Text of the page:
For the third year in a row, the Brazilian Fields at Centennial Park were alive with the Taste of Sydney. The open air event is a veritable dégustation of some of Sydney’s best food, wine, spirits in a relaxed and convivial setting.
A food lover’s delight, the four day long festival makes it possible to go from one chef’s kitchen to the next, indulging in some of the best that Sydney has to offer.
Entry tickets can be booked in advance for $25 (plus booking fee) or $30 at the door. Crowns are the official ‘currency’ and can be purchased in books of 10 or 30, where $1 = 1 crown. Dishes range from 8-12 crowns, and drink tastings start from 2 crowns.
Taste of Sydney Restaurant Stands
Much like the previous year, some stands reflected the restaurant’s theme with décor and art to match. Others featured their cookbooks or introduced their products such as the Cotton Duck Ale.
Hanging pasta: A Tavola and Omerta stand
Etch and Charlie & Co stand – framed burgers never looked this good
Chef Alex Herbert’s of Bird Cow Fish
Cotton Duck Ale
Taste of Sydney Menus
With 46 dishes available to taste across 21 restaurants including 3 drinks from the Otto Bar, making a choice is no easy task. The best dishes we tried were Berowra Waters Inn Chilled Vichyssoise, Oyster Beignets, Salmon Roe and their Slow Cooked Fillet Of Ocean Trout, the Black pepper and curry leaf prawn from Flying Fish, the Regal King salmon carpaccio from Otto Ristorante and to finish, their Amedei Milk chocolate mousse with salted caramel.
Berowra Waters Inn: Chilled Vichyssoise, Oyster Beignets, Salmon Roe ($10)
Berowra Waters Inn: Slow Cooked Fillet Of Ocean Trout, ‘French Onion Soup’ Puree, Peppered Oxtail ‘Croustillant’ ($12)
Flying Fish: Black pepper and curry leaf prawn skewers with lime and fresh coconut ($10); simply moreish
Danks Street Depot & Cotton Duck: Stone fruit roasted with home cured pancetta, verjuice & chilli (vegetarian option is served here with grana pandano instead of pancetta)
Danks Street Depot & Cotton Duck: Hiramasa kingfish roasted in jerky & nigella seeds with heirloom tomatoes & basil ($12); interesting use of nigella seeds, used in Syrian string cheese
Otto Ristorante: Stracci with smoked veal ragout, eschallot puree, bresaola and parmesan ($10); tasty and filling, a good serving size before you ply yourself with alcohol
Assiette & District Dining: Crispy Pork Belly, Cashew Nut Caramel, Watermelon & Mint ($12); a textural dish for pork lovers
Otto Ristorante: Regal King salmon carpaccio with orange segments, citrus and chardonnay vinegar dressing, shaved fennel, salmon roe, baby herbs and crispy salmon skin ($10); elegant and pretty with delicate flavours, loved the crispy salmon skin
Berowra Waters Inn: Fromart Raw Milk Alpage Cheese, Sauvignon Blanc Poached Apple, Beetroot Oil ($10) – with thanks to @stburns who I had the pleasure to meet in the VIP Lounge
Fromart Raw Milk Alpage Cheese Wheel at Berowra Waters Inn stand
Flying Fish: The Wattalapam – Sri Lankan crème caramel with palm treacle and roast cashews ($10); interesting spicy flavours which had us divided, a dessert best enjoyed after a full menu at Flying Fish than a standalone dish
Bird Cow Fish: Tiramisu roulade with caramel sauce; a delectable dessert that hit the right spot
Danks Street Depot & Cotton Duck: Chocolate and rhubarb tart with rhubarb cream, chocolate mint and tonka bean ($10); rich and decadent with a hint of tartness
Otto Ristorante: Amedei Milk chocolate mousse with salted caramel and fresh berries ($8); simply delicious and one you are reluctant to share
(L) Otto Mule – Vodka, ginger, beer, mint and limes; refreshing and zingy – (R) Live Music at Otto Bar Stand adjacent to Otto Ristorante
Taste of Sydney Chef Spotting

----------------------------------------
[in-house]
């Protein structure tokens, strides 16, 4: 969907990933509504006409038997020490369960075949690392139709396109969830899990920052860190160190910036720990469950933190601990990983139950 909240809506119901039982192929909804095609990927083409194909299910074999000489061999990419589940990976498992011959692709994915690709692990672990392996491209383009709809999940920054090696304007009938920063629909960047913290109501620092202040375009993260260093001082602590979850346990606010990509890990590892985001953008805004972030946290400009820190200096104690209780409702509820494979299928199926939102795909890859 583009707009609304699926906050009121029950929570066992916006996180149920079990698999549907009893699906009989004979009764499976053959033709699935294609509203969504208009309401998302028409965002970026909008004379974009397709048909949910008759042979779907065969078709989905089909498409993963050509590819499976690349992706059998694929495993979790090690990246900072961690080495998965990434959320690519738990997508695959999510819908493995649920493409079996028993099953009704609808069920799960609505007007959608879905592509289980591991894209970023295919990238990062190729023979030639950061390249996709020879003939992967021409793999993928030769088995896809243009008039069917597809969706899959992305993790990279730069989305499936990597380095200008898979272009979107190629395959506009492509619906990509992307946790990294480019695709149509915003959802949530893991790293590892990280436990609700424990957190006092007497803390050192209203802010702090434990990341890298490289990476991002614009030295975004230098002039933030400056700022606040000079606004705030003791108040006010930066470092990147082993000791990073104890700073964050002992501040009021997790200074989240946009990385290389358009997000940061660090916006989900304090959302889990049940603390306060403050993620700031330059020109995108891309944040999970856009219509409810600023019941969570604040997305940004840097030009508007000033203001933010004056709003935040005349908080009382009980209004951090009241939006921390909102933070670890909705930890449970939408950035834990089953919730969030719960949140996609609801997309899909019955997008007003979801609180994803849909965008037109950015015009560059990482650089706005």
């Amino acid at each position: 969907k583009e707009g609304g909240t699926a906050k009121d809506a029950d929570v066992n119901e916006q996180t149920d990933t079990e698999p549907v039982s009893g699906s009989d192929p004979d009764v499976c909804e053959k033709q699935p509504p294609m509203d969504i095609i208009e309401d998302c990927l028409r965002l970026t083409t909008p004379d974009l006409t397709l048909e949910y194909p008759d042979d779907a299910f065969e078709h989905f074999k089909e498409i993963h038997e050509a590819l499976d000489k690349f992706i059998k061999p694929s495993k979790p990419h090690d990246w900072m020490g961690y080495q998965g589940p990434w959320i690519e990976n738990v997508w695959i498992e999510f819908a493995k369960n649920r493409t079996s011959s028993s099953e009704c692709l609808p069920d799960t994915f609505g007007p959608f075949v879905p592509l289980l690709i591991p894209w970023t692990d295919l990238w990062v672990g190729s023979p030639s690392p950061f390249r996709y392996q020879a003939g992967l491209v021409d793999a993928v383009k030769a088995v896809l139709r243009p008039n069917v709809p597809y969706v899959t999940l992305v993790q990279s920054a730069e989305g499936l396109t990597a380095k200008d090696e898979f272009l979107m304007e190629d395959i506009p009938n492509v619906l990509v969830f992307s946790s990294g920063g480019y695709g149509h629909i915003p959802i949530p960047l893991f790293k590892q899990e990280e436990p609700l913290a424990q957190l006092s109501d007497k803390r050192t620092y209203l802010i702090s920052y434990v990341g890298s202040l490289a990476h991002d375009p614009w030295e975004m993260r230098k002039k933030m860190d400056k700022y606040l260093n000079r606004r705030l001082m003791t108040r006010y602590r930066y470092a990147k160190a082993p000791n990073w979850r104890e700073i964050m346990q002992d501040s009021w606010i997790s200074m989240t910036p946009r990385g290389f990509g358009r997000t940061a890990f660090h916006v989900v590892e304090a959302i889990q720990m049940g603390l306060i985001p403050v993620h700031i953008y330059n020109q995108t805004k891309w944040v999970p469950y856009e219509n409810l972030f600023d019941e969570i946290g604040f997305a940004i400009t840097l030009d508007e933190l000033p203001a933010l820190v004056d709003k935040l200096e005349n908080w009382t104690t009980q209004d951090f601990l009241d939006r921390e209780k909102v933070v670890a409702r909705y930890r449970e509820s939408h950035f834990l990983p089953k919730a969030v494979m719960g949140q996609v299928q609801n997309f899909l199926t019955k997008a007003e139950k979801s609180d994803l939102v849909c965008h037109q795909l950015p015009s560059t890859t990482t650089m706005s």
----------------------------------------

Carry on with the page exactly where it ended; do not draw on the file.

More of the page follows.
Compared to Taste of Sydney 2010, chefs were a little scarce during our visit. Although I am impervious to the celebrity chef hype, I have the utmost admiration and respect for talented chefs who turn a dining experience into a memorable event that is talked about for years to come.
Disclaimer aside, we managed to snap a few photographs of some chefs, particularly when Mr G insisted I have my photo taken with Manu Fieldel and Tony Bilson (not shown here, of course).
Chef Alessandro Pavoni of Ormeggio at the Spit
The ebullient Chef Miguel Maestre of Aperitif
Chef Jared Ingersoll of Cotton Duck and Danks Street Depot after a Taste Kitchen session
A lovely smile at The Four in Hand stand, a future chef perhaps?
The charmingly flirtatious Manu Fieldel from l’Etoile and My Kitchen Rules judge smiling for my camera
Darren O’Rourke of Victor Churchill – he makes tattoos look great
Chef Peter Kuruvita of Flying Fish took a moment out of his video camera interview to smile for mine
A cherished moment with legendary Chef Tony Bilson, after we spoke to him at the Taste Kitchen demonstration
Taste of Sydney Exhibitors
Aside from restaurants, Taste of Sydney includes exhibitors showcasing their varied products. From food to wine, spirits, sweets and the more unusual items, we enjoyed the opportunity to discover, meet and chat with a few people that add more variety to the ‘taste’ component of the event.
Bright bold orange in colour, Achacha is a native Bolivian fruit which is successfully grown in the Burdekin district of North Queensland. Sweet, tangy and refreshing when eaten cold, the white pulp can also be used in a Bellini-style cocktail.
It was our pleasure to meet Helen and Bruce Hill, the people behind this exotic fruit that we fell in love with last year. They also produce a honey made from the Achacha flowers which tastes divine. Thank you Helen for the gift of the jar of honey which will brighten up our Sunday breakfasts.
Helen Hill and Bruce Hill of Achacha
For the unacquainted, visit Achacha’s website for information on this fruit, the suppliers and how it can be enjoyed in recipes and drinks. We can’t wait to get our hands on this season’s produce.
We should mention that Croquembouche Patisserie feels like part of our family. Many birthday cakes such as the Opera, the Croquembouche and Bûche de Noël have graced our tables over the years. We particularly love their duck confit and cassoulet which we often enjoy on Bastille Day.
Range of patisseries including sweet and savoury tarts and bottom right, toffee topped profiterole/croquembouche ball and chocolate fondant
More information on the range from the Croquembouche website.